There are now over 4,676,000 U.S. patents registered in Washington. About 42% of new applications are from overseas. This compares to only a trickle of overseas applications in 1945. The American entrepreneur faces enormous competition from Japan, England, Germany, and other nations. 115,000 new applications are processed each year. A large percentage of new patents never mature into a product and reach the market. Many large corporations never patent their ideas but use secrecy, trade secrets and marketing might to establish mini monopolies. Eighty percent of new businesses started in America fail within five years. Venture capital investors don’t provide the first one to two hundred thousand dollars of seed money to start a firm. With few exceptions, they invest only after leaders have left their jobs, started a new firm, created their product and proven the marketplace. This usually means several very lean years for entrepreneurial leaders trying to start a business. Sparse federal Small Business Loans are being cut even more. 90% of the new jobs in America are in service industries that do not involve new products. Service industry jobs such as fast food retailing, pay only 1/3 the average pay of manufacturing industries. Cost of living increases have forced over ½ of America’s mothers with children under six to work. Because of working parents, over 1/3 of America’s children under 14 need day care centers that don’t exist. Half of our inventive engineers work on federally financed Pentagon projects. These projects now face massive cutbacks with the fall of the U.S.S.R.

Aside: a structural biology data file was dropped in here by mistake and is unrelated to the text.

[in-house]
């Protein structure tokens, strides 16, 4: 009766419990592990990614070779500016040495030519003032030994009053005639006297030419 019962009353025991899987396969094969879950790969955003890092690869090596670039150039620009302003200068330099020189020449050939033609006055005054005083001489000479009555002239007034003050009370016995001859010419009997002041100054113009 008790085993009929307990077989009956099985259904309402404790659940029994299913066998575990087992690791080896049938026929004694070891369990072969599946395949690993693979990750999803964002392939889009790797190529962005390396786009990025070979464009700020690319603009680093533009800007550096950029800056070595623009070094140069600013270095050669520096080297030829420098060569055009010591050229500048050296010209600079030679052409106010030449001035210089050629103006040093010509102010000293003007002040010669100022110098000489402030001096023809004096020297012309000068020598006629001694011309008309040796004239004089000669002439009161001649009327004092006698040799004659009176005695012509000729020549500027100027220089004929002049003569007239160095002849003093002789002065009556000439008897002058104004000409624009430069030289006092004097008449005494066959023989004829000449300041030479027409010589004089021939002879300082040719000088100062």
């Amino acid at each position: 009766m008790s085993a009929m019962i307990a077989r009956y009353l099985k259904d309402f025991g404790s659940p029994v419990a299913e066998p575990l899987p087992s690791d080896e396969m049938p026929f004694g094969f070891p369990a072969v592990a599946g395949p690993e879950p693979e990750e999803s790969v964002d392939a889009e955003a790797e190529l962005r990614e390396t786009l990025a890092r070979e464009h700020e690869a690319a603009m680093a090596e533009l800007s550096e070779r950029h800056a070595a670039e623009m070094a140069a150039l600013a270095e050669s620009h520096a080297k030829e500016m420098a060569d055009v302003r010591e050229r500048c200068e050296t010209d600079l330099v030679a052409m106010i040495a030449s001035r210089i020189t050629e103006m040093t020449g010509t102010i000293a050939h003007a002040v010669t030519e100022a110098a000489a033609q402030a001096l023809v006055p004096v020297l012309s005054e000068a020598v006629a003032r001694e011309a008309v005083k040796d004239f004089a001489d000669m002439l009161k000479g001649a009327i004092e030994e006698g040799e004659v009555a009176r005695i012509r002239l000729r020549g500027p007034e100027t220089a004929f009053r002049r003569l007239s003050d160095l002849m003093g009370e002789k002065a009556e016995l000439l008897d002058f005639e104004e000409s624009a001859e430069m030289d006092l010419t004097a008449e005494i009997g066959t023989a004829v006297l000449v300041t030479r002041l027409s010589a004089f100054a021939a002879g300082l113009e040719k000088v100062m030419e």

IDEAS FOR CONGRESS